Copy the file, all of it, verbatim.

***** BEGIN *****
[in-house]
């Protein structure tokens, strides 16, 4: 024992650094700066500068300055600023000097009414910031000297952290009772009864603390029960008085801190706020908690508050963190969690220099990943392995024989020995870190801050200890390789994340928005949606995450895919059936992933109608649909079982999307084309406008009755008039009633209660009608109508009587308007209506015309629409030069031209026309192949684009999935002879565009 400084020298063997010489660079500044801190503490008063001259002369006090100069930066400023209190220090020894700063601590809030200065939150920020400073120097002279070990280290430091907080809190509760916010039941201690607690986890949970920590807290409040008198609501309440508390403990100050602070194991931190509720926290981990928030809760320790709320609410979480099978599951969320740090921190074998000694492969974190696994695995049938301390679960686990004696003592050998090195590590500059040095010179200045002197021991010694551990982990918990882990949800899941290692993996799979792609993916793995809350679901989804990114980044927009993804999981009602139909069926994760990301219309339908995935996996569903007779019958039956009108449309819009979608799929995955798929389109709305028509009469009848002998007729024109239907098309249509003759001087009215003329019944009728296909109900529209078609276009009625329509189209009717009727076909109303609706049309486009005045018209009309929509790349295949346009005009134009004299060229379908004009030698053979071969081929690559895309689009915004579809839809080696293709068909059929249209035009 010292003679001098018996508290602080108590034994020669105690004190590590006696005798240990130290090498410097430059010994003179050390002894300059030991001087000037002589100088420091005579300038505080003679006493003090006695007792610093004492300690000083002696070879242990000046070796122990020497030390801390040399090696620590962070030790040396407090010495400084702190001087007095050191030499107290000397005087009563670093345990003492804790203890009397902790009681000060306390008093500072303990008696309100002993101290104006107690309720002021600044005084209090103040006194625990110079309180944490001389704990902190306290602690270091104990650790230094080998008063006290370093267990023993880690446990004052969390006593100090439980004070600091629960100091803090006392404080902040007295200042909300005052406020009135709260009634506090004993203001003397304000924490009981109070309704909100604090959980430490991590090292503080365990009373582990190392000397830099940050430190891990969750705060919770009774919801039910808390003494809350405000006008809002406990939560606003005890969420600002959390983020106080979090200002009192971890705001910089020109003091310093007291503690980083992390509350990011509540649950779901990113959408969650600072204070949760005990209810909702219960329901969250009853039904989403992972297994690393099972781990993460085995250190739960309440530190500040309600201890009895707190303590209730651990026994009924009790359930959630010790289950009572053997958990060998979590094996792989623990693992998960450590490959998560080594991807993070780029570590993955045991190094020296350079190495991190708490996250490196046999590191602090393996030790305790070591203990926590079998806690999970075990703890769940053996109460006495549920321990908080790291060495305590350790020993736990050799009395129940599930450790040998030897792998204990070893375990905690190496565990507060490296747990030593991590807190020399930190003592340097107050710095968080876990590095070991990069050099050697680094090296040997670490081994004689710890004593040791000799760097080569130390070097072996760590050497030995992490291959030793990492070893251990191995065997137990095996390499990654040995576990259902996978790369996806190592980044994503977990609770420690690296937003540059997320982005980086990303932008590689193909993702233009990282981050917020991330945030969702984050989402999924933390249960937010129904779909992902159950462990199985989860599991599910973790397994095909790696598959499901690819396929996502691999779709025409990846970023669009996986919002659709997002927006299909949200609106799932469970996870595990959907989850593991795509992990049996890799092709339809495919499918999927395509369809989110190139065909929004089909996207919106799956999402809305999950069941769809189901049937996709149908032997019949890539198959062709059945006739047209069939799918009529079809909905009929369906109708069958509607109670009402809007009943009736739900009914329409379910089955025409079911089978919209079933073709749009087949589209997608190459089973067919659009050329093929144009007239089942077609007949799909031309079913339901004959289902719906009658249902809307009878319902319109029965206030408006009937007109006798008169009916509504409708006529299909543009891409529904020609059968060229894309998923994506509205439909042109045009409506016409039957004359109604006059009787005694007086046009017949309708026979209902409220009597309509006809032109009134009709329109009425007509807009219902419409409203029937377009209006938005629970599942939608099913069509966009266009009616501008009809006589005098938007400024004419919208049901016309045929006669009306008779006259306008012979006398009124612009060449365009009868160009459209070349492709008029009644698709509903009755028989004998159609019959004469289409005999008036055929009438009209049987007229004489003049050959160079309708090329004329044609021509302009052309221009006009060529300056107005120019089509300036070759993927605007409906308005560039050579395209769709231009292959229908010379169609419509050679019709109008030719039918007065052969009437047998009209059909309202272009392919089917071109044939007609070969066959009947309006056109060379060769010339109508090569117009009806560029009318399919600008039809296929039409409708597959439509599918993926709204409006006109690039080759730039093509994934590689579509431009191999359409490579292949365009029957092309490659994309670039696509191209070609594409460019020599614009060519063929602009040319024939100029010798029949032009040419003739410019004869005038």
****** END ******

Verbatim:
[in-house]
């Protein structure tokens, strides 16, 4: 024992650094700066500068300055600023000097009414910031000297952290009772009864603390029960008085801190706020908690508050963190969690220099990943392995024989020995870190801050200890390789994340928005949606995450895919059936992933109608649909079982999307084309406008009755008039009633209660009608109508009587308007209506015309629409030069031209026309192949684009999935002879565009 400084020298063997010489660079500044801190503490008063001259002369006090100069930066400023209190220090020894700063601590809030200065939150920020400073120097002279070990280290430091907080809190509760916010039941201690607690986890949970920590807290409040008198609501309440508390403990100050602070194991931190509720926290981990928030809760320790709320609410979480099978599951969320740090921190074998000694492969974190696994695995049938301390679960686990004696003592050998090195590590500059040095010179200045002197021991010694551990982990918990882990949800899941290692993996799979792609993916793995809350679901989804990114980044927009993804999981009602139909069926994760990301219309339908995935996996569903007779019958039956009108449309819009979608799929995955798929389109709305028509009469009848002998007729024109239907098309249509003759001087009215003329019944009728296909109900529209078609276009009625329509189209009717009727076909109303609706049309486009005045018209009309929509790349295949346009005009134009004299060229379908004009030698053979071969081929690559895309689009915004579809839809080696293709068909059929249209035009 010292003679001098018996508290602080108590034994020669105690004190590590006696005798240990130290090498410097430059010994003179050390002894300059030991001087000037002589100088420091005579300038505080003679006493003090006695007792610093004492300690000083002696070879242990000046070796122990020497030390801390040399090696620590962070030790040396407090010495400084702190001087007095050191030499107290000397005087009563670093345990003492804790203890009397902790009681000060306390008093500072303990008696309100002993101290104006107690309720002021600044005084209090103040006194625990110079309180944490001389704990902190306290602690270091104990650790230094080998008063006290370093267990023993880690446990004052969390006593100090439980004070600091629960100091803090006392404080902040007295200042909300005052406020009135709260009634506090004993203001003397304000924490009981109070309704909100604090959980430490991590090292503080365990009373582990190392000397830099940050430190891990969750705060919770009774919801039910808390003494809350405000006008809002406990939560606003005890969420600002959390983020106080979090200002009192971890705001910089020109003091310093007291503690980083992390509350990011509540649950779901990113959408969650600072204070949760005990209810909702219960329901969250009853039904989403992972297994690393099972781990993460085995250190739960309440530190500040309600201890009895707190303590209730651990026994009924009790359930959630010790289950009572053997958990060998979590094996792989623990693992998960450590490959998560080594991807993070780029570590993955045991190094020296350079190495991190708490996250490196046999590191602090393996030790305790070591203990926590079998806690999970075990703890769940053996109460006495549920321990908080790291060495305590350790020993736990050799009395129940599930450790040998030897792998204990070893375990905690190496565990507060490296747990030593991590807190020399930190003592340097107050710095968080876990590095070991990069050099050697680094090296040997670490081994004689710890004593040791000799760097080569130390070097072996760590050497030995992490291959030793990492070893251990191995065997137990095996390499990654040995576990259902996978790369996806190592980044994503977990609770420690690296937003540059997320982005980086990303932008590689193909993702233009990282981050917020991330945030969702984050989402999924933390249960937010129904779909992902159950462990199985989860599991599910973790397994095909790696598959499901690819396929996502691999779709025409990846970023669009996986919002659709997002927006299909949200609106799932469970996870595990959907989850593991795509992990049996890799092709339809495919499918999927395509369809989110190139065909929004089909996207919106799956999402809305999950069941769809189901049937996709149908032997019949890539198959062709059945006739047209069939799918009529079809909905009929369906109708069958509607109670009402809007009943009736739900009914329409379910089955025409079911089978919209079933073709749009087949589209997608190459089973067919659009050329093929144009007239089942077609007949799909031309079913339901004959289902719906009658249902809307009878319902319109029965206030408006009937007109006798008169009916509504409708006529299909543009891409529904020609059968060229894309998923994506509205439909042109045009409506016409039957004359109604006059009787005694007086046009017949309708026979209902409220009597309509006809032109009134009709329109009425007509807009219902419409409203029937377009209006938005629970599942939608099913069509966009266009009616501008009809006589005098938007400024004419919208049901016309045929006669009306008779006259306008012979006398009124612009060449365009009868160009459209070349492709008029009644698709509903009755028989004998159609019959004469289409005999008036055929009438009209049987007229004489003049050959160079309708090329004329044609021509302009052309221009006009060529300056107005120019089509300036070759993927605007409906308005560039050579395209769709231009292959229908010379169609419509050679019709109008030719039918007065052969009437047998009209059909309202272009392919089917071109044939007609070969066959009947309006056109060379060769010339109508090569117009009806560029009318399919600008039809296929039409409708597959439509599918993926709204409006006109690039080759730039093509994934590689579509431009191999359409490579292949365009029957092309490659994309670039696509191209070609594409460019020599614009060519063929602009040319024939100029010798029949032009040419003739410019004869005038």